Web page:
Some of your questions are okay to ask, such as which is a good engine or book, but some of your questions are worrisome. The only reason a normal growing programmer asks, “What should I do?”, is when he or she either has a total inspiration block (but still generally knows what to do next) or can’t decide between doing this next or that.
The normal programmer simply does whatever he or she wants, always looking for a project to challenge him- or her- self in some new way and works on fixing past mistakes from previous projects. There is literally absolutely no reason he or she would ask, “Should I look online for exercises?”. He or she will simply do it if and when he or she wants. It is all part of the learning process, so just do what you want. It’s even more completely pointless to ask if you should do online exercises given that in the time it took you to ask and get a reply, you could have already done tons of exercises online.
As long as you are programming you are doing it right.
This is your programming journey and it is up to you to make it. It is your decision what project to pursue next, whether to read a book, whether to look online for exercises, etc.
And just because you are doing 1 it doesn’t mean you can’t do the others. Why would doing a personal project stop you from also reading a book and trying out some exercises?
Get programming and forget everything else. Take advantage of your youthful brain while you have it. This is the time when you buckle down and kick programming in its ass.
I don't want to rename all my files just because Visual Studio does that...
Oh well. Now you will know to put more focus on naming conventions throughout the entirety of your next project. For now you have no choice but to either deal with it or rename something in a way inconsistent with the rest of your project.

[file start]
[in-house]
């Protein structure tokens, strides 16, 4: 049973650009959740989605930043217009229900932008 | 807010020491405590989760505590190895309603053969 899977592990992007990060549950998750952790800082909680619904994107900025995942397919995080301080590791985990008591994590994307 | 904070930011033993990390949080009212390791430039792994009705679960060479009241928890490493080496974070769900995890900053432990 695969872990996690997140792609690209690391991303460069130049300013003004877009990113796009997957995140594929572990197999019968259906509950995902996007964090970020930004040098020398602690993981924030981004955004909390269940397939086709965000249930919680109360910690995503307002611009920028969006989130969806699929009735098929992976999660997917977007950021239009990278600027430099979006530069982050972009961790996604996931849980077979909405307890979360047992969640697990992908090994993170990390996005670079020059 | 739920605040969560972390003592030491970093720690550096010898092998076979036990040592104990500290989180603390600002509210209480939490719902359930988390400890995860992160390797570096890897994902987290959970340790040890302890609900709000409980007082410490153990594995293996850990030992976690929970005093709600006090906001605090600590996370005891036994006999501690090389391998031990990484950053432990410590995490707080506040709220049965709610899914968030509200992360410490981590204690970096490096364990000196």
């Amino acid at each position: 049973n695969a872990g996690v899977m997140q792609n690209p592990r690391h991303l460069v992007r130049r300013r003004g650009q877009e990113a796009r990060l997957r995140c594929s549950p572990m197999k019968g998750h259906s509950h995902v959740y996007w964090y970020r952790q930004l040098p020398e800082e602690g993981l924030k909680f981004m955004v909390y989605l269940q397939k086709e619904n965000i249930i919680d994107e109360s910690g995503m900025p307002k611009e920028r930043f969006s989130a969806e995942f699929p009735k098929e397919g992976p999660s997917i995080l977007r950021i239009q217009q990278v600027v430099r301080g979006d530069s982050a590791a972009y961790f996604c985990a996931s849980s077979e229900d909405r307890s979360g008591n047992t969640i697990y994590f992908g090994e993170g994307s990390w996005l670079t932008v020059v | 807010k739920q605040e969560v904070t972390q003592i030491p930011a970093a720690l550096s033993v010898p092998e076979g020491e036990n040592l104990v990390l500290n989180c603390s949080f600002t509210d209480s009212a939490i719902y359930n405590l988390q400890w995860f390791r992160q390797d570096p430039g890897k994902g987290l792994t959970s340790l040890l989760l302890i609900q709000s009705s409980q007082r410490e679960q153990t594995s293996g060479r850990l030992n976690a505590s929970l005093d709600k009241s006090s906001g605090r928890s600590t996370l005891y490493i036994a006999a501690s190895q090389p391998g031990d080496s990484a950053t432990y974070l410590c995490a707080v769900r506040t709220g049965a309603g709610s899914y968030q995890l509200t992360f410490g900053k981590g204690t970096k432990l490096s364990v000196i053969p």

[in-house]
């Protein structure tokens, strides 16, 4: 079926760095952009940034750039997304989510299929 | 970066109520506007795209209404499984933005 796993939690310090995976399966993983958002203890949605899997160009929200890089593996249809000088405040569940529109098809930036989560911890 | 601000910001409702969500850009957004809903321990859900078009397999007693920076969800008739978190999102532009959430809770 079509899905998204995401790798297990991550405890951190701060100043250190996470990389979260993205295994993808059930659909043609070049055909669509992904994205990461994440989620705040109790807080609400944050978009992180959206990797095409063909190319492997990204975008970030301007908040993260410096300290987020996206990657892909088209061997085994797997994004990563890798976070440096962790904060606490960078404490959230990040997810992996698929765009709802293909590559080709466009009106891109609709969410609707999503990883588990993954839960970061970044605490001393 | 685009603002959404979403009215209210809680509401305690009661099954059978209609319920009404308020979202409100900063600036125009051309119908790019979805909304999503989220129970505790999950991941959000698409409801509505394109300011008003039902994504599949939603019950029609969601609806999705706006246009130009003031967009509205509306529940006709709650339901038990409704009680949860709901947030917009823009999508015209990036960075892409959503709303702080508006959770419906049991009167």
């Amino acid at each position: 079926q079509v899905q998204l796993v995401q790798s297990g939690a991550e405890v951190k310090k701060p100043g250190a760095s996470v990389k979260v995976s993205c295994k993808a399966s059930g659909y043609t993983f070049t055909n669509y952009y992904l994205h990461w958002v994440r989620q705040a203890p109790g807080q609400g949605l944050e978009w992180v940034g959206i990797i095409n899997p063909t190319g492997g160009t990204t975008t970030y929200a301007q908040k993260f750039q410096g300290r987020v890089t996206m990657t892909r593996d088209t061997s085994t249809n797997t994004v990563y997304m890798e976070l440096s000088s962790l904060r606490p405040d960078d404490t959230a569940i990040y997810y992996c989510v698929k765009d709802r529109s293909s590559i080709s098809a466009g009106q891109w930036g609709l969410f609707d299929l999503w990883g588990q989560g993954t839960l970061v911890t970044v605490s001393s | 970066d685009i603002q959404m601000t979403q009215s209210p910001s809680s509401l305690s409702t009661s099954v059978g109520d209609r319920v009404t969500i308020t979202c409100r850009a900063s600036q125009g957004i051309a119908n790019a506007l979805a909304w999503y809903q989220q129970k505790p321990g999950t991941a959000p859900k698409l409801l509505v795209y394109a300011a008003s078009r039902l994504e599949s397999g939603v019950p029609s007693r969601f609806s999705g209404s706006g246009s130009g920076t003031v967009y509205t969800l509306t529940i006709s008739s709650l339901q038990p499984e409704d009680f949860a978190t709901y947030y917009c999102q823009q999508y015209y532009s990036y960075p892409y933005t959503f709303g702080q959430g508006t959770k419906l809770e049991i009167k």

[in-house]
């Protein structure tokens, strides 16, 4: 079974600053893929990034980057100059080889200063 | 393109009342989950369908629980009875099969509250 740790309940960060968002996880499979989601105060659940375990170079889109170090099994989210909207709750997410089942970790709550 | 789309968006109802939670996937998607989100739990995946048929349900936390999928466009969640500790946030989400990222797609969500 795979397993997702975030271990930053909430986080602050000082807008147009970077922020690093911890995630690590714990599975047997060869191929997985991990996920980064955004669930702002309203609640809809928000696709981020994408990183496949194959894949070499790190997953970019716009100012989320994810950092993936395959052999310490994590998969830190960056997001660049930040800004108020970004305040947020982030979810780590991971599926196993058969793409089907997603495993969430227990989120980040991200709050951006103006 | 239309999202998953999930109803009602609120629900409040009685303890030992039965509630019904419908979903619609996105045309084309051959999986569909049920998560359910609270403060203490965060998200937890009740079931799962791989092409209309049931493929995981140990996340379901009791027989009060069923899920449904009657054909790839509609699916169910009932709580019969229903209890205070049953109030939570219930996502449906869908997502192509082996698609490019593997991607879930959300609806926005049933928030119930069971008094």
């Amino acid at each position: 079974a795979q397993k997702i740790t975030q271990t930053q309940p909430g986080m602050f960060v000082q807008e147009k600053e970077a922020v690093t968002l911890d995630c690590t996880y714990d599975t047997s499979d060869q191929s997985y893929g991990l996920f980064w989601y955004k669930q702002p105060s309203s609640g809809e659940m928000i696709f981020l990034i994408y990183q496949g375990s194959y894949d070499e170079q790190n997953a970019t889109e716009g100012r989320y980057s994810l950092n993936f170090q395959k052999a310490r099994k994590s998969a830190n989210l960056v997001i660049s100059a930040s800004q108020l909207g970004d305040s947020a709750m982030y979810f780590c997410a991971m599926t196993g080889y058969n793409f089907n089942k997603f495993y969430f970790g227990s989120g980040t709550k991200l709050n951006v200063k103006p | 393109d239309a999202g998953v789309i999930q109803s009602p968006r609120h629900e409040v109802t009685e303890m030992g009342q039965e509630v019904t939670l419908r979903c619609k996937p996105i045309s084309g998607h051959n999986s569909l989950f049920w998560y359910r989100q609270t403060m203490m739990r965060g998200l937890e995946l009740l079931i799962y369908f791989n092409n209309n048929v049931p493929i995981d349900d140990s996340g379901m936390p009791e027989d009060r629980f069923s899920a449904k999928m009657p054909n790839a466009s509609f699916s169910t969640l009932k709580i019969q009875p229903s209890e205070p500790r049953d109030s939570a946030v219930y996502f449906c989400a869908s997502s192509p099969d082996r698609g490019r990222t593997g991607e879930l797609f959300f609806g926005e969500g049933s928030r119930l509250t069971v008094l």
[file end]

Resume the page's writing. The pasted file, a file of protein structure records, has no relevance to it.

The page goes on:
Or file a complaint with Microsoft® and hope they release a patch.
After running Scandisk your lost files will be in C:/FOUND.*, although you will need a hex editor to take specific parts of them out and reconstruct your source files. The only way to avoid it is to not write code so corrupt that it locks your computer. Full-screen is not recommended while debugging, as if any break-points are hit etc. then by definition your computer will lock completely.
Otherwise, save all source files in advance before running your program in debug mode. Or if it is really a problem, save all files and restart Visual Studio before running the program.
Uhm you sound angry to me. Is there a root for this?
I am not angry, I simply speak directly. Some might call it, “tough love”.
Im not here asking whats my next move.
You’re just messing with the phrasing.
However you put it, the general idea behind what you are asking is, to me, best answered by not answering it, and instead pointing you in the direction of self-discovery.
Anytime someone asks, “Is it too early for me to…?”, the correct answer is usually, “I don’t know. Do you feel that it is too early for you to…?”. No one should ever answer this question for someone else (unless we are talking about cases in which failures result in death, disfigurement, or spontaneous urination).